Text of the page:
This was only my third Longmorn (the first one was a younger expression, also from Berry Bros and Rudd and the second one was another 20 Year Old from Master of Malt… both disappointing) and it was the first eye opener of the evening.  This one smelled and tasted a bit like bourbon with notes of caramel and vanilla on the nose, then adding dark fruit, lemon and honey flavors.  The caramel carried through to the finish, which became slightly leathery and peppery, mostly of white pepper.  While this one was well done, I’m not a fan of white pepper and that was enough to put me off of this one and on to the next one.

  • Linkwood 15 Year Old 1997 Cask #7182 (Berry’s) – $70

Another nose that reminded me of bourbon, but with a light delicate characteristic.  The taste was also light and fruity with a bit of pecan.  The finish was long and light, eventually adding some spice while the nuttiness lingered.  There’s nothing bitter about this one and the operative word for me was, “delicate.”  I thought this one was fantastic!

  • Imperial 17 Year Old (Battlehill) – $100

The sherry influence was immediately noticeable on the nose.  Flavors of plum, hazelnut and anise were joined by dark berries and sage on the finish, which lasted quite nicely.  This is a big whisky with lots of flavors lining up to be noticed.  None of them overpower the others, which keeps me interested and searching for more.  This is one I’d like to spend some additional time with.  In fact, this one was so good that I was still reflecting on it when the next sample arrived and had a hard time shifting my attention away from it.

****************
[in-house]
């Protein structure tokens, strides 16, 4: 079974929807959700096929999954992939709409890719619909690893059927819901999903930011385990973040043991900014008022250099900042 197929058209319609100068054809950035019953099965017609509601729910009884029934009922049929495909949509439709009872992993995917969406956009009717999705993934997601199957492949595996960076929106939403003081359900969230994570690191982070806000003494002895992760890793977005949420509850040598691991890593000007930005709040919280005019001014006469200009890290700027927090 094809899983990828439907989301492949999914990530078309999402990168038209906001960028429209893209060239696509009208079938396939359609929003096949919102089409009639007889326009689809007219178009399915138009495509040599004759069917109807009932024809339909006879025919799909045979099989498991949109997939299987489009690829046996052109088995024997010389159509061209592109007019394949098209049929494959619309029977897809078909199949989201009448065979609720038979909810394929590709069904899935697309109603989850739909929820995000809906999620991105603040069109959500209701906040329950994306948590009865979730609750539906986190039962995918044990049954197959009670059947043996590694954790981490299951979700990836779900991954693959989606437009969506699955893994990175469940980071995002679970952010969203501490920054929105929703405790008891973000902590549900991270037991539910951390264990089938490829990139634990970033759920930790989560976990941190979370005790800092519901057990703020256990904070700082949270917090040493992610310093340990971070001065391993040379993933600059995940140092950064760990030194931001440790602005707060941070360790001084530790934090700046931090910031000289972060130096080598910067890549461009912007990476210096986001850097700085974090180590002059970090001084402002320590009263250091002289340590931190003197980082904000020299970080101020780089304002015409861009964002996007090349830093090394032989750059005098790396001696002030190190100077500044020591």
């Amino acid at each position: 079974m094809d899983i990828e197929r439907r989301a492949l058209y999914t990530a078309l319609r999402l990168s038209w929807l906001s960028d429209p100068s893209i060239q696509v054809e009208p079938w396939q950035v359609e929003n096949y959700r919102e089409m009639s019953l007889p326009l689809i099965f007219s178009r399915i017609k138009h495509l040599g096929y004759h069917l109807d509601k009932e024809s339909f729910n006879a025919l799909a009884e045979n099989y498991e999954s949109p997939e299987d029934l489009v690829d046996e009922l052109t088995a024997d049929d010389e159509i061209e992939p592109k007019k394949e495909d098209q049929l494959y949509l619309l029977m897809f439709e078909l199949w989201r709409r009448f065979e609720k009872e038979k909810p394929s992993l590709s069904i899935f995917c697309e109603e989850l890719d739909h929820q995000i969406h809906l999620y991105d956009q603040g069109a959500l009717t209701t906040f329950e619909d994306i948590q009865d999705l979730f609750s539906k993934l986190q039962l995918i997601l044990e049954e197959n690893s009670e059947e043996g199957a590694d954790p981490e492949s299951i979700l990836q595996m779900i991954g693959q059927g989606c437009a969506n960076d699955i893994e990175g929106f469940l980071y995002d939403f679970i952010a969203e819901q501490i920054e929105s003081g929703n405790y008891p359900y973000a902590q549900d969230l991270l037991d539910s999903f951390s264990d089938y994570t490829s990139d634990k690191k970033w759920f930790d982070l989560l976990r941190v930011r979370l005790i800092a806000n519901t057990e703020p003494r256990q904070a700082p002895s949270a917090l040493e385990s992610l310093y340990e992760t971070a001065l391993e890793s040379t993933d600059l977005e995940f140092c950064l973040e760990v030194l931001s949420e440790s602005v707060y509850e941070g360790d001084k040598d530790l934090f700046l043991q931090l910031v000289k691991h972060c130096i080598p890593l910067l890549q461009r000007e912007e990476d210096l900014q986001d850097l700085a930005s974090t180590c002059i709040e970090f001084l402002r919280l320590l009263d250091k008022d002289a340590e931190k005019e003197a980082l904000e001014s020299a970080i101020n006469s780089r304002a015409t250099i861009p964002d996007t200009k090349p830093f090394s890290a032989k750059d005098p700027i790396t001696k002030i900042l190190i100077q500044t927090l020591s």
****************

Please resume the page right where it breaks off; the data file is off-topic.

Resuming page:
• Strathmill 22 Year Old (Battlehill) – $120

While this was a good whisky, it had the unfortunate distinction of following the fantastic Imperial.  It was hard not to keep reflecting on what had just happened, but I finally managed to focus and give it a fair shot.  I’m glad I did as it was another solid offering.  This was the second, more mildly peated whisky of the evening with a mildly fruity nose and a nutty, slightly medicinal flavor profile.  Also present were notes of marshmallow and nuts as a light and spicy finish was unveiled.  This was my first Strathmill and it was very good.

  • Michel Couvreur Pale Single Malt – $100

I had learned about the two offerings from Michel Couvreur recently and was interested in learning more.  I was pleasantly surprised to see their more expensive offering on the slate tonight.  This was a very unique whisky that reminded me of Earl Grey tea, with it’s notes of lavender, heather, bergamot along with light fruit and ginger.  The lavender was present from nose to finish, providing a consistent context for the other aromas and flavors.  I don’t know if I would want to drink this often, but it might be a nice whisky to have once in a blue moon.  If you like Earl Grey, then you should definitely try this one; conversely, if you don’t like Earl Grey, then I would stay away from it.